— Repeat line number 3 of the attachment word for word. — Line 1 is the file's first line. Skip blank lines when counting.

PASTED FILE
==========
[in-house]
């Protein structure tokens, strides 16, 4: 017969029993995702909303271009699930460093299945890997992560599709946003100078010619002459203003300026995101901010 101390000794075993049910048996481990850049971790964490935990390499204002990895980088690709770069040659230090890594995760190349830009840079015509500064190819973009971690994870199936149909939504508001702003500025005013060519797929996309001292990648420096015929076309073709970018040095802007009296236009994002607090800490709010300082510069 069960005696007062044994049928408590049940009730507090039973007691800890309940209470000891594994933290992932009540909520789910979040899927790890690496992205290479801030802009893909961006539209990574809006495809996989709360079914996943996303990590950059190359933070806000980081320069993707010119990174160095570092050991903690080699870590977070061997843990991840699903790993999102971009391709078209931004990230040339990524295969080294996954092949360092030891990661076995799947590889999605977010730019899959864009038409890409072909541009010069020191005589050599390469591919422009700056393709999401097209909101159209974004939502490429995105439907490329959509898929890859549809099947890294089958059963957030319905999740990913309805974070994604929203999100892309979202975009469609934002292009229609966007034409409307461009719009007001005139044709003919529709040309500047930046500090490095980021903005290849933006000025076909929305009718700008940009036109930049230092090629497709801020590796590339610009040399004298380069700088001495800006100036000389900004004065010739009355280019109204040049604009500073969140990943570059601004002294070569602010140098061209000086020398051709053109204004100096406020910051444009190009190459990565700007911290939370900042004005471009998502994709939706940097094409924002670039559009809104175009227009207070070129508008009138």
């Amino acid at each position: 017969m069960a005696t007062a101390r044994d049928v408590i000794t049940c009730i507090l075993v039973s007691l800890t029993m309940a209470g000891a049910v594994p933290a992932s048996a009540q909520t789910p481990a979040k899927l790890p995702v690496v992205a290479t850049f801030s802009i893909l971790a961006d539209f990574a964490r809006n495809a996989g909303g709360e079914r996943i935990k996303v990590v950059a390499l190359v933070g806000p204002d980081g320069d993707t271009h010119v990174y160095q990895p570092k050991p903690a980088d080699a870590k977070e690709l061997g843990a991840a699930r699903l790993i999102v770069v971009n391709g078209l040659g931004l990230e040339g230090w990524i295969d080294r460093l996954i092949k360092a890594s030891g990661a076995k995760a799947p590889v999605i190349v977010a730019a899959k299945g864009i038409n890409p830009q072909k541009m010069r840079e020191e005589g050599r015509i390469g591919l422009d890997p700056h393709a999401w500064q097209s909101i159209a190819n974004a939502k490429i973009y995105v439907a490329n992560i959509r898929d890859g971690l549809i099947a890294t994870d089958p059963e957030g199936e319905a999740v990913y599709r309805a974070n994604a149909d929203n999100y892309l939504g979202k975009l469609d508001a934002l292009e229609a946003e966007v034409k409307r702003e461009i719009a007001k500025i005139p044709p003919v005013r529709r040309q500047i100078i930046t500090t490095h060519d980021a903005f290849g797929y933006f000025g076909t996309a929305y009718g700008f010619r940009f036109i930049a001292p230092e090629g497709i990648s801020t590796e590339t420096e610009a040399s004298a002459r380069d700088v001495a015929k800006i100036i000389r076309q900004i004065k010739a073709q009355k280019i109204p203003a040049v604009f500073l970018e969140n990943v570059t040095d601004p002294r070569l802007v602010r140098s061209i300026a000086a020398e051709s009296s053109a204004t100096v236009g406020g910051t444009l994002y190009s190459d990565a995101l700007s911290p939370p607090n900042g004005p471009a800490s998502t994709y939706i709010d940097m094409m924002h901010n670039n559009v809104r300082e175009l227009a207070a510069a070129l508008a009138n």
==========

């Amino acid at each position: 017969m069960a005696t007062a101390r044994d049928v408590i000794t049940c009730i507090l075993v039973s007691l800890t029993m309940a209470g000891a049910v594994p933290a992932s048996a009540q909520t789910p481990a979040k899927l790890p995702v690496v992205a290479t850049f801030s802009i893909l971790a961006d539209f990574a964490r809006n495809a996989g909303g709360e079914r996943i935990k996303v990590v950059a390499l190359v933070g806000p204002d980081g320069d993707t271009h010119v990174y160095q990895p570092k050991p903690a980088d080699a870590k977070e690709l061997g843990a991840a699930r699903l790993i999102v770069v971009n391709g078209l040659g931004l990230e040339g230090w990524i295969d080294r460093l996954i092949k360092a890594s030891g990661a076995k995760a799947p590889v999605i190349v977010a730019a899959k299945g864009i038409n890409p830009q072909k541009m010069r840079e020191e005589g050599r015509i390469g591919l422009d890997p700056h393709a999401w500064q097209s909101i159209a190819n974004a939502k490429i973009y995105v439907a490329n992560i959509r898929d890859g971690l549809i099947a890294t994870d089958p059963e957030g199936e319905a999740v990913y599709r309805a974070n994604a149909d929203n999100y892309l939504g979202k975009l469609d508001a934002l292009e229609a946003e966007v034409k409307r702003e461009i719009a007001k500025i005139p044709p003919v005013r529709r040309q500047i100078i930046t500090t490095h060519d980021a903005f290849g797929y933006f000025g076909t996309a929305y009718g700008f010619r940009f036109i930049a001292p230092e090629g497709i990648s801020t590796e590339t420096e610009a040399s004298a002459r380069d700088v001495a015929k800006i100036i000389r076309q900004i004065k010739a073709q009355k280019i109204p203003a040049v604009f500073l970018e969140n990943v570059t040095d601004p002294r070569l802007v602010r140098s061209i300026a000086a020398e051709s009296s053109a204004t100096v236009g406020g910051t444009l994002y190009s190459d990565a995101l700007s911290p939370p607090n900042g004005p471009a800490s998502t994709y939706i709010d940097m094409m924002h901010n670039n559009v809104r300082e175009l227009a207070a510069a070129l508008a009138n």